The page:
“We each have a gift to give, whether it’s cooking in a kitchen, sweeping a floor, or taking care of your kids. It’s our responsibility to do the best job we can at whatever we are talented at,” she says. “I happen to love to cook.”
20 Questions with Leah Chase
1. Who is your favorite New Orleanian, dead or alive, real or imagined?
My grandkids, the Manning boys, and my customers.
2. What first brought you to New Orleans?
A job in a kitchen. I had never cooked in my life, but I learned so much on that job and learned to love to cook.
3. In your opinion — what’s the best neighborhood in New Orleans?
The French Quarter because it has a bit of everything New Orleans has to offer.
4. If it’s a beautiful day, where are you going to spend it?
In my kitchen at Dooky Chase, cooking.
5. Describe the best meal you’ve eaten in New Orleans.
Food at our fine dining restaurants. Honestly, all our food is good, but I like the food best where the service is really done well.
6. Where’s your favorite brunch spot?
I love going to the Hyatt [Regency] where they serve up a really good brunch. That’s also where Besh’s restaurant [Borgne] is, and it’s really good, too.
7. What’s your favorite type of po-boy? Where do you get it?
Anywhere you order it. New Orleans has the best food no matter where you go to get it.
8. You’ve got friends visiting, and it’s their first time in New Orleans — where are you taking them?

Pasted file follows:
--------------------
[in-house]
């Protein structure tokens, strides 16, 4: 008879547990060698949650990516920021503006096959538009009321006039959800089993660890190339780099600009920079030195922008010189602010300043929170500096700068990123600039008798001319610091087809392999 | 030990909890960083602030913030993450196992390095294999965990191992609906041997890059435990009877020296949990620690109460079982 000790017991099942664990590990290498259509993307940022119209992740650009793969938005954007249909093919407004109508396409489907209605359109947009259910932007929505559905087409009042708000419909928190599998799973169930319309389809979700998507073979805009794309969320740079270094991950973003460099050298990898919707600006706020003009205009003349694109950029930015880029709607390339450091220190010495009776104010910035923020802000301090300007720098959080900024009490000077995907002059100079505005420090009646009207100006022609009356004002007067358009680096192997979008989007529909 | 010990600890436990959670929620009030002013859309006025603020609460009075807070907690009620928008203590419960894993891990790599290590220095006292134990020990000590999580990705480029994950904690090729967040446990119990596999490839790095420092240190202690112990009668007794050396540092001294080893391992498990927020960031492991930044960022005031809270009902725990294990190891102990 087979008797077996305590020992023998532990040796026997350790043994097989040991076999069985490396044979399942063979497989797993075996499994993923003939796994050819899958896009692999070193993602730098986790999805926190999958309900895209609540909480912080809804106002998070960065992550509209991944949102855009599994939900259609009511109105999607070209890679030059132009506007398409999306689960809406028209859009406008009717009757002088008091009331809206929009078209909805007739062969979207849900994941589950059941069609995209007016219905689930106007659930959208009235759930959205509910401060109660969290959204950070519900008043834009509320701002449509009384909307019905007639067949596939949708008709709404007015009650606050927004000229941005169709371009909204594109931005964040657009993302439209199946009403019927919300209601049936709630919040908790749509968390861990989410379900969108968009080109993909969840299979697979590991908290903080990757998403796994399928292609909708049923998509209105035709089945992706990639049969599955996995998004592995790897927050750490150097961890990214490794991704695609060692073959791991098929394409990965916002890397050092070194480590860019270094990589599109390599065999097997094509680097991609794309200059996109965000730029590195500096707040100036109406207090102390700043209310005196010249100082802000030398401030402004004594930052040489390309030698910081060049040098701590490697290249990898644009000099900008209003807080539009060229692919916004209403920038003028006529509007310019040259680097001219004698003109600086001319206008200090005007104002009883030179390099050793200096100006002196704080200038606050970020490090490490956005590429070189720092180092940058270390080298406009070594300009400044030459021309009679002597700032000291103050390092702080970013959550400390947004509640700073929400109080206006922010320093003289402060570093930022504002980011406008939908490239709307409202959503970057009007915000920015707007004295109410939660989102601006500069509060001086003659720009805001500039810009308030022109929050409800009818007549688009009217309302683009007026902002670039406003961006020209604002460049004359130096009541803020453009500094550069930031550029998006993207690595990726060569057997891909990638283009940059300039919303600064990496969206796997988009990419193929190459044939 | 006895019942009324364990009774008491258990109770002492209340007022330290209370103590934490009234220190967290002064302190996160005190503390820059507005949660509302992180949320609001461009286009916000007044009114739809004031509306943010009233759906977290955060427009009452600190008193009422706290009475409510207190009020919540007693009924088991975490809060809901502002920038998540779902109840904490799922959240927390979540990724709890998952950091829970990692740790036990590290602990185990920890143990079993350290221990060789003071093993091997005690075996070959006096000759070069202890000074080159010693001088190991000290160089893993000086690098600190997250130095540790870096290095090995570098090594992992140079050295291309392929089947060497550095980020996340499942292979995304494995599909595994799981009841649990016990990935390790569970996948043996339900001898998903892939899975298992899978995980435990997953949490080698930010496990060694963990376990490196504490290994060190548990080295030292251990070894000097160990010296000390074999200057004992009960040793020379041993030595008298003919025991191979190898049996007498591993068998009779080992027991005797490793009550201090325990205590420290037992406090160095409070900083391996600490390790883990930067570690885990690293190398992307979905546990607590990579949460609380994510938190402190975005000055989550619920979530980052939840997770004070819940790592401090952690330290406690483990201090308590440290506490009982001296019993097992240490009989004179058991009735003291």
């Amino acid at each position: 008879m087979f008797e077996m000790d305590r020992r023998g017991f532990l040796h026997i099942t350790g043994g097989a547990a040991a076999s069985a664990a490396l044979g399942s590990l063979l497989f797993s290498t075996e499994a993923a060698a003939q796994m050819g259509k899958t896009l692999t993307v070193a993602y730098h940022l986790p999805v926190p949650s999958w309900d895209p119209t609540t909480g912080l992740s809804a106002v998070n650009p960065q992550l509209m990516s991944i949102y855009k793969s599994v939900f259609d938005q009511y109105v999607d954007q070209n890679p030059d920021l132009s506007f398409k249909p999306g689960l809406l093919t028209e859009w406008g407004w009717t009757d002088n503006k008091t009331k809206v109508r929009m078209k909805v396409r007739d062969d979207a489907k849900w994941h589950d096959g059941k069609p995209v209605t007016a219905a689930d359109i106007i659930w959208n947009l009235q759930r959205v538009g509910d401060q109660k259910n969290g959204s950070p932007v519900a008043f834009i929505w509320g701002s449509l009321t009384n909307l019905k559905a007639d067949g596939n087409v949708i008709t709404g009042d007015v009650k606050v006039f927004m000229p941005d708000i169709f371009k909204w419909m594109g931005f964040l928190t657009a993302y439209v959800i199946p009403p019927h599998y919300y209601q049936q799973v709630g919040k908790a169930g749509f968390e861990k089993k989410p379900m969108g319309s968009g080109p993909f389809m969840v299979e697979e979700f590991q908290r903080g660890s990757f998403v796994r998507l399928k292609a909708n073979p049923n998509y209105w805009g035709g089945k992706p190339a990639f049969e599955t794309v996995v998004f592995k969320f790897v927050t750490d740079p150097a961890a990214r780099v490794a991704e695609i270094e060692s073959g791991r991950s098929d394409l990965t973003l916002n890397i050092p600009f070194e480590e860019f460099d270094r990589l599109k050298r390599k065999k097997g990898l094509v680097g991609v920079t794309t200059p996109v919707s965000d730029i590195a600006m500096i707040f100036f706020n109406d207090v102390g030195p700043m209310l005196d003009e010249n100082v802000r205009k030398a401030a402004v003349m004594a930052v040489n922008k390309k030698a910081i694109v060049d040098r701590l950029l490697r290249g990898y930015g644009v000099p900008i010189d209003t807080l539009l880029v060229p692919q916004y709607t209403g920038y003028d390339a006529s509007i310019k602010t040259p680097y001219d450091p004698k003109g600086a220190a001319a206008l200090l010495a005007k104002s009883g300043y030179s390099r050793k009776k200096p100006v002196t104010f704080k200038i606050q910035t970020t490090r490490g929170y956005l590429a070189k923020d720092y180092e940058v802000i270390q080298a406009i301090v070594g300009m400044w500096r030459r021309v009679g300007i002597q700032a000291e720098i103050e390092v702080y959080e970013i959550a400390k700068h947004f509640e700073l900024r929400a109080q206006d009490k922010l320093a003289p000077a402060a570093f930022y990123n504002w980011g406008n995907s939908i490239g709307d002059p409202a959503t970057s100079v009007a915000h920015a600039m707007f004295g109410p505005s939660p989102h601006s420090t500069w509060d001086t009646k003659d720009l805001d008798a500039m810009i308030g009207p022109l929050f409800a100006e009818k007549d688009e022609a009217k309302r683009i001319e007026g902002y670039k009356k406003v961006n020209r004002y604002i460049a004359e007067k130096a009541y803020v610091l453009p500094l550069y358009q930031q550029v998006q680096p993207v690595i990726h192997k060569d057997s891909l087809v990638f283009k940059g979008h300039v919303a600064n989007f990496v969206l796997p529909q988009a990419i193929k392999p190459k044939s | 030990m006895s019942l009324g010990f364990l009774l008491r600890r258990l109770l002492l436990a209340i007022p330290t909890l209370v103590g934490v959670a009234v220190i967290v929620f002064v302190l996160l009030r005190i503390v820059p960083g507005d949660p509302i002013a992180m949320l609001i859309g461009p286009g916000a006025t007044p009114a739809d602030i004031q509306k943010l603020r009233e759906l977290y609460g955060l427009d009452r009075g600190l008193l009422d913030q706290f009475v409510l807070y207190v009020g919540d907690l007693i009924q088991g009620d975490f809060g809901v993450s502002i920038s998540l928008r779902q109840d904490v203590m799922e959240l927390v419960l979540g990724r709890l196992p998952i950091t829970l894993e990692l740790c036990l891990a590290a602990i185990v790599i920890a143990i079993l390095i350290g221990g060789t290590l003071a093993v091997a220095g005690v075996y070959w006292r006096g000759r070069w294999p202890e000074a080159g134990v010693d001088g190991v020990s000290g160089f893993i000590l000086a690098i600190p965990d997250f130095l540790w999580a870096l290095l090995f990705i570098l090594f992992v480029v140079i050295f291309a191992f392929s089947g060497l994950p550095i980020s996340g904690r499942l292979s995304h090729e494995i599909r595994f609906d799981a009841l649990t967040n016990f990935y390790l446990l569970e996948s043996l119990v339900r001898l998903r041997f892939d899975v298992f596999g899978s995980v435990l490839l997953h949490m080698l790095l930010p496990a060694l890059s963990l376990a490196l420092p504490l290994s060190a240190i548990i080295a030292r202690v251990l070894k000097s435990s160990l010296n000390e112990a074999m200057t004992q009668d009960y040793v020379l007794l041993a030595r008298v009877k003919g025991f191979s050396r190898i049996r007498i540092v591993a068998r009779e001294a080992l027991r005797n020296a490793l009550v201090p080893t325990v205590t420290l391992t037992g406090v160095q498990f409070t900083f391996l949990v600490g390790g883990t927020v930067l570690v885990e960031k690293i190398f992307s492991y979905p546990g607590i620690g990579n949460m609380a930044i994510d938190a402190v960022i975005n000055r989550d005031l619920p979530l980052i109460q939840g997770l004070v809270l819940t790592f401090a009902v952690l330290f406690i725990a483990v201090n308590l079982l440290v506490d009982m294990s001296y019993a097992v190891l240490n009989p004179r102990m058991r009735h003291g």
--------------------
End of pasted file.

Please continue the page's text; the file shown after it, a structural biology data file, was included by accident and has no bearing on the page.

New Orleans Museum of Art, the French Quarter, and Dooky Chase’s Restaurant.
9. What’s your favorite neighborhood bar?
Snug Harbor because of the music.
10. What is your favorite New Orleans cocktail, and where do you go to get it?
A hotel bar because they aren’t like any you’ll find anywhere else. Many drinks were invented in New Orleans hotel bars.
11. What’s your favorite dessert or sweet treat in the city?
Bread pudding and pecan pie.
12. Best spot to see live music?
Frenchmen Street because it’s a place where you can hear every type of music New Orleans has to offer.
13. Favorite New Orleans musician or band?
Leah Chase (my daughter), Irvin Mayfield, and the Marsalis boys.
14. Favorite New Orleans festival?
French Quarter Festival because you hear all New Orleans musicians, taste our food, and get in for free.
15. What’s your ideal New Orleans date night?
A fine restaurant where you get great service. I love the service at our restaurants, where they make you feel special.
16. What are your favorite local shops?
I don’t shop, I cook, so I guess I’d say wherever you make groceries.
17. What is your favorite New Orleans museum?
18. Where do you go to watch The Saints play?
My relative’s house. We all get together, bring food, and enjoy the day.
19. Describe New Orleans in one word.
20. When was the last time you fell in love with New Orleans, and why?
Believe it or not, after Hurricane Katrina, when we all pulled together and helped each other. So many people have helped me, I need to live forever to pay them all back.